18" x 24" Charcoal Drawing                    (1999)

Face to Face: Perpetrator IV

In late 1988 in the KwaZulu homeland the conflict raged between the Inkatha Freedom Party (IFP) of Chief Buthelezi and the United Democratic Front (UDF) which was aligned with the African National Congress (ANC). Hundreds of lives were lost and most of the violence was orchestrated by the 'third force' of the South African Police (SAP) which deliberately fomented violence between the opposing political groups. 


The dirty work of the 'third force' was very often carried out by a cadre of constables known as 'kitskonstabels' (from the Afrikaans 'kits' meaning 'instant' constables because they received only the most rudimentary training, were heavily armed and often undisciplined). They were despised as collaborators, as were most police officers and often subjected to taunts by township youth.

In the Trust Feed Massacre, Brian Mitchell, a police captain gave orders for some of his kitskonstabels to attack UDF supporters. The constables misunderstood their orders and instead of attacking the targeted UDF supporters, they mowed down a group of eleven people, mainly women and children who were at a vigil at the Trust Feed Farm. The event devastated and destroyed what had been an apolitical, rural community.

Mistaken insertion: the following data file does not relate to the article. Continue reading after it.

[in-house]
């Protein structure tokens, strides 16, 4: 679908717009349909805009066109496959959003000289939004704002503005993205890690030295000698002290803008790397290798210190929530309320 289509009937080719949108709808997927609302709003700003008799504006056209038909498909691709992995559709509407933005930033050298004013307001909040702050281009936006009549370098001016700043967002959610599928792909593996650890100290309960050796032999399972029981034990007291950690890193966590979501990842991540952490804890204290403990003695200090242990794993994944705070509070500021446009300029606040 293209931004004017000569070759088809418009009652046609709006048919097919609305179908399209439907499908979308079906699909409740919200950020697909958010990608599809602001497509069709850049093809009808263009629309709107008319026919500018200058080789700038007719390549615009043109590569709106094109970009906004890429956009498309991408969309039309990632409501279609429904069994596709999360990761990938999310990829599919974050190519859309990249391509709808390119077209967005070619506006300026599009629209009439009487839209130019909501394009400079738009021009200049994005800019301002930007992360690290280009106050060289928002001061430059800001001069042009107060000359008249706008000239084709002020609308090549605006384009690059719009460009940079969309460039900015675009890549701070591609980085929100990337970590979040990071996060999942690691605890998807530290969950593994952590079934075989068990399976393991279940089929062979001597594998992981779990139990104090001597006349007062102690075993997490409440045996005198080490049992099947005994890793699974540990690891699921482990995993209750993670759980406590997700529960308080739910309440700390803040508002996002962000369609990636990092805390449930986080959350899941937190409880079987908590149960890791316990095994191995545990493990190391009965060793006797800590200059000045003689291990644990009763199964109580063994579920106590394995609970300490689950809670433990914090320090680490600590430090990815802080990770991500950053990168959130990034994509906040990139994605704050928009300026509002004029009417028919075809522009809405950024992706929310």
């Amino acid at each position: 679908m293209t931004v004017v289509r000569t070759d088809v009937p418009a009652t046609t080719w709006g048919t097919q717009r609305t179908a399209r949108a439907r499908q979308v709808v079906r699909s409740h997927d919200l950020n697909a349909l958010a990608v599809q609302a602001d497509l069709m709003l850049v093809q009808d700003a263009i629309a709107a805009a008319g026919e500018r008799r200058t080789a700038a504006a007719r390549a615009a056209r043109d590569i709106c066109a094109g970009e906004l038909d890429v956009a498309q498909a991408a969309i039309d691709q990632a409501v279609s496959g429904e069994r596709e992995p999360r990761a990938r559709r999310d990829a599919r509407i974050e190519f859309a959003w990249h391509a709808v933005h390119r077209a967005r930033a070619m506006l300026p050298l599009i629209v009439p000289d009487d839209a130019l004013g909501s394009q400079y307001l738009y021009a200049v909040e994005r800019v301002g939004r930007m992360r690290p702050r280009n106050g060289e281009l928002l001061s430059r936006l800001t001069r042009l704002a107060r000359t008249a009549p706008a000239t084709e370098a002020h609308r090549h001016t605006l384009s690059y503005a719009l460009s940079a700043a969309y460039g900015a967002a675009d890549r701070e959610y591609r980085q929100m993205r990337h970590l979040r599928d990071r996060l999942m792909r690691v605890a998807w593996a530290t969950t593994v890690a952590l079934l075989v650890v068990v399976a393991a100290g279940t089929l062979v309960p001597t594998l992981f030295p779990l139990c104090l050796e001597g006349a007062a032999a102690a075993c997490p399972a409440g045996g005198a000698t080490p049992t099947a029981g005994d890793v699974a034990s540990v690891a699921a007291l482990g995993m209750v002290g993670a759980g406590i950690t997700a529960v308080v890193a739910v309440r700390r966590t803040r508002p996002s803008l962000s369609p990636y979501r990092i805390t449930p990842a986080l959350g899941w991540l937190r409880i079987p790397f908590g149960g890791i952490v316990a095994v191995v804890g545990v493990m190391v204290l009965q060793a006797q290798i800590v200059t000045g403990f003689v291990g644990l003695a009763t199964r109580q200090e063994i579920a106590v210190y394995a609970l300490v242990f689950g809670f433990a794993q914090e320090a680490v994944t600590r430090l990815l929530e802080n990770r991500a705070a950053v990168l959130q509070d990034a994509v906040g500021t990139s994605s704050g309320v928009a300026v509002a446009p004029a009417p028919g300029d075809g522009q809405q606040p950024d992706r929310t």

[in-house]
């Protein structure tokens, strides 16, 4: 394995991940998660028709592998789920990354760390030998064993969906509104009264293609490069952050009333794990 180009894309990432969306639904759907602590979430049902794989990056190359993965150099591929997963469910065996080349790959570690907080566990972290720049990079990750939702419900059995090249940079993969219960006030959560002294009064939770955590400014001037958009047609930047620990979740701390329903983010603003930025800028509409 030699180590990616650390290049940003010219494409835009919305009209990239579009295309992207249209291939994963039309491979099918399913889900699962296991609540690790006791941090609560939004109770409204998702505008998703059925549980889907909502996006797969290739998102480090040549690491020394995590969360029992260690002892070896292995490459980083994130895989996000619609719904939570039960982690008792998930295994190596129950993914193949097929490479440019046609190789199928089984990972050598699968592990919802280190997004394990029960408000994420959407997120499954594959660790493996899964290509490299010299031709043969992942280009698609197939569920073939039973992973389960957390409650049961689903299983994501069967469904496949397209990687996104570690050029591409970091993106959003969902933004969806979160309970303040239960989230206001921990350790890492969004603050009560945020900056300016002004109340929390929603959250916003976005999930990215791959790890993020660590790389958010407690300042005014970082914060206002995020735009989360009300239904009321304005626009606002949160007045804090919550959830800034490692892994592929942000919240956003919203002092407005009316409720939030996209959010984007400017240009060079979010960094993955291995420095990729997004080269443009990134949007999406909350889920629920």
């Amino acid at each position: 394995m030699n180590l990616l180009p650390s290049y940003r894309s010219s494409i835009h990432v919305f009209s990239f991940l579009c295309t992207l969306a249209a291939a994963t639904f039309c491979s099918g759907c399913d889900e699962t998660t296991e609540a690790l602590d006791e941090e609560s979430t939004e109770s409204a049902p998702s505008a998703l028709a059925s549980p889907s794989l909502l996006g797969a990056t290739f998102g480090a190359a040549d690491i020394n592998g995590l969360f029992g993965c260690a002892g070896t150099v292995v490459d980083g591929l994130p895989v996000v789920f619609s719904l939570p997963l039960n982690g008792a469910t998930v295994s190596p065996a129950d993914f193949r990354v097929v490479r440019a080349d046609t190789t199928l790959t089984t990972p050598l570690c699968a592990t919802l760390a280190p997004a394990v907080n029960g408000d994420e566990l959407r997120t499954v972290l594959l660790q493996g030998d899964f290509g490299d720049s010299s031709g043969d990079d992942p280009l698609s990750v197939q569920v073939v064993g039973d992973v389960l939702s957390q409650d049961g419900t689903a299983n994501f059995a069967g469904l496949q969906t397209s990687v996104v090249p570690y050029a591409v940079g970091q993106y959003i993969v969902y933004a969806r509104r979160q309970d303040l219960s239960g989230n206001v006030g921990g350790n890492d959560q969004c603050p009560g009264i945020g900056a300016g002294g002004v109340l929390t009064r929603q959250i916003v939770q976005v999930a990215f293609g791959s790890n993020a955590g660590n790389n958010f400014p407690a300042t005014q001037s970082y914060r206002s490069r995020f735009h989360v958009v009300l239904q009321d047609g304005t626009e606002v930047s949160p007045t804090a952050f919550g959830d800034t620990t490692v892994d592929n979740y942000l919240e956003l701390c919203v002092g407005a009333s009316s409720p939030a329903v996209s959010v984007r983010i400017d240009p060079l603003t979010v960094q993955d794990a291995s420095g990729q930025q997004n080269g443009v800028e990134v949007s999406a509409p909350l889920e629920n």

Brian Mitchell was found guilty and sentenced to thirty years imprisonment. At the hearing for amnesty he asked the community for forgiveness.


"And I can just ask the people that were involved directly or indirectly ... and who have been affected by this case ... to consider forgiving me .... I have, I have lost everything in life."


The community of the Trust Feed Farm said they would try to forgive him if he would be actively involved in rebuilding the community he had destroyed. Brian Mitchell asked the TRC to arrange for him to visit the community which he addressed as follows:


"I just want to express my gratitude towards the community for allowing me to come here today and for the goodwill that ... I've experienced so far. There were people that warned me that I mustn't come here today. But, despite those warnings, I have come here because I know it's the right thing to do...." "I was led to understand that there are still a lot of people that left the area in 1988 that have not been allowed to resettle in this area. I think it's important that we must get these people to be allowed to return to their land and to develop their land. And that there's reconciliation between the political parties that were so divided in this area."


Brian Mitchell's wife divorced him and he has not seen his estranged son.


Adapted from "There Is No Future Without Forgiveness", Desmond Tutu, 1999, Doubleday.